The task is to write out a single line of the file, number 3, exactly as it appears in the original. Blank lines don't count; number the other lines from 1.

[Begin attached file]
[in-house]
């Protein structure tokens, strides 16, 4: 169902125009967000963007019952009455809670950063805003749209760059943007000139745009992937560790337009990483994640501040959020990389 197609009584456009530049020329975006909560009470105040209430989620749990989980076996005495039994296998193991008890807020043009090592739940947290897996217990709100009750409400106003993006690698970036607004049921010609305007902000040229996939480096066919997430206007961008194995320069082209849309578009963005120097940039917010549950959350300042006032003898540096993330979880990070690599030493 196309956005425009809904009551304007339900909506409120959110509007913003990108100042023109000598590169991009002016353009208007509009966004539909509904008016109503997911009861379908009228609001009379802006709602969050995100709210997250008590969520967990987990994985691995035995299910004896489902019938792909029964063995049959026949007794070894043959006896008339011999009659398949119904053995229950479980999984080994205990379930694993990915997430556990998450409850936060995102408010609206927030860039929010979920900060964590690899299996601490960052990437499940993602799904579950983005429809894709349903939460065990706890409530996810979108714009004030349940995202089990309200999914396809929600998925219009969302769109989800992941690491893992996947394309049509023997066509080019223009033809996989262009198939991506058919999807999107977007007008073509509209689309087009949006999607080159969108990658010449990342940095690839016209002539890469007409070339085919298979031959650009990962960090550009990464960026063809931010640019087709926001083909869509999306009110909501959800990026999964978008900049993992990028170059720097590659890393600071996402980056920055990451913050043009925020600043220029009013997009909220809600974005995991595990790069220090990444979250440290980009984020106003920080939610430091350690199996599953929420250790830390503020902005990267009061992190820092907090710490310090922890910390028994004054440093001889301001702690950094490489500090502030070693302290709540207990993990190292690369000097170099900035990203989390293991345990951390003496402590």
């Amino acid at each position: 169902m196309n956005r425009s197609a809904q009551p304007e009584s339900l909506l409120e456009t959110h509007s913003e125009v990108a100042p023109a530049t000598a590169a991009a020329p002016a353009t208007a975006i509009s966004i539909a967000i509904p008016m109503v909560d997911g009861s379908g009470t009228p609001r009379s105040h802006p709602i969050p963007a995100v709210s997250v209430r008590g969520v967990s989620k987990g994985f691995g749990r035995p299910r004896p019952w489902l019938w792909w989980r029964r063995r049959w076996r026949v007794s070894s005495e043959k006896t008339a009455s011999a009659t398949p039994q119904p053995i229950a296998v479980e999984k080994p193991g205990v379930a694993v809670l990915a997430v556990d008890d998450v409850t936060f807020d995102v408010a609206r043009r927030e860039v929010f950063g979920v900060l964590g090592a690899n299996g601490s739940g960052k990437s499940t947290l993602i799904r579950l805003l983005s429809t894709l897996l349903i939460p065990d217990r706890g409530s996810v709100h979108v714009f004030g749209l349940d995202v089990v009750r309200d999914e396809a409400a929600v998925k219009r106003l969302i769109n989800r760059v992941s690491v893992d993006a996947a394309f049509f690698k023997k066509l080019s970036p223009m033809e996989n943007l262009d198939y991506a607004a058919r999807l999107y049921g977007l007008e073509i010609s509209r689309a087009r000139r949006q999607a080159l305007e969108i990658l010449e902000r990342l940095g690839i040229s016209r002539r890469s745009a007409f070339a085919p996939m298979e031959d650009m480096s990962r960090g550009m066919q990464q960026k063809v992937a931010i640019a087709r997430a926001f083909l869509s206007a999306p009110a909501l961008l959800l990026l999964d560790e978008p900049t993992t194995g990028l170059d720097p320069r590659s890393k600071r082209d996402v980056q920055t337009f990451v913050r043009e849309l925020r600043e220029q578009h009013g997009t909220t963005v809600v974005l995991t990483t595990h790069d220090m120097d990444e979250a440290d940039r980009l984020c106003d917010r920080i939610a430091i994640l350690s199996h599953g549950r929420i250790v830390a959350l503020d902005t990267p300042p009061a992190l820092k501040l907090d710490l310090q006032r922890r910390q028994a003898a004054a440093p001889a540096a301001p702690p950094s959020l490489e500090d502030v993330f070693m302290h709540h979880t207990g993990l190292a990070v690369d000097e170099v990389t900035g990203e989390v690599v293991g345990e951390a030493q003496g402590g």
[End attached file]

């Amino acid at each position: 169902m196309n956005r425009s197609a809904q009551p304007e009584s339900l909506l409120e456009t959110h509007s913003e125009v990108a100042p023109a530049t000598a590169a991009a020329p002016a353009t208007a975006i509009s966004i539909a967000i509904p008016m109503v909560d997911g009861s379908g009470t009228p609001r009379s105040h802006p709602i969050p963007a995100v709210s997250v209430r008590g969520v967990s989620k987990g994985f691995g749990r035995p299910r004896p019952w489902l019938w792909w989980r029964r063995r049959w076996r026949v007794s070894s005495e043959k006896t008339a009455s011999a009659t398949p039994q119904p053995i229950a296998v479980e999984k080994p193991g205990v379930a694993v809670l990915a997430v556990d008890d998450v409850t936060f807020d995102v408010a609206r043009r927030e860039v929010f950063g979920v900060l964590g090592a690899n299996g601490s739940g960052k990437s499940t947290l993602i799904r579950l805003l983005s429809t894709l897996l349903i939460p065990d217990r706890g409530s996810v709100h979108v714009f004030g749209l349940d995202v089990v009750r309200d999914e396809a409400a929600v998925k219009r106003l969302i769109n989800r760059v992941s690491v893992d993006a996947a394309f049509f690698k023997k066509l080019s970036p223009m033809e996989n943007l262009d198939y991506a607004a058919r999807l999107y049921g977007l007008e073509i010609s509209r689309a087009r000139r949006q999607a080159l305007e969108i990658l010449e902000r990342l940095g690839i040229s016209r002539r890469s745009a007409f070339a085919p996939m298979e031959d650009m480096s990962r960090g550009m066919q990464q960026k063809v992937a931010i640019a087709r997430a926001f083909l869509s206007a999306p009110a909501l961008l959800l990026l999964d560790e978008p900049t993992t194995g990028l170059d720097p320069r590659s890393k600071r082209d996402v980056q920055t337009f990451v913050r043009e849309l925020r600043e220029q578009h009013g997009t909220t963005v809600v974005l995991t990483t595990h790069d220090m120097d990444e979250a440290d940039r980009l984020c106003d917010r920080i939610a430091i994640l350690s199996h599953g549950r929420i250790v830390a959350l503020d902005t990267p300042p009061a992190l820092k501040l907090d710490l310090q006032r922890r910390q028994a003898a004054a440093p001889a540096a301001p702690p950094s959020l490489e500090d502030v993330f070693m302290h709540h979880t207990g993990l190292a990070v690369d000097e170099v990389t900035g990203e989390v690599v293991g345990e951390a030493q003496g402590g």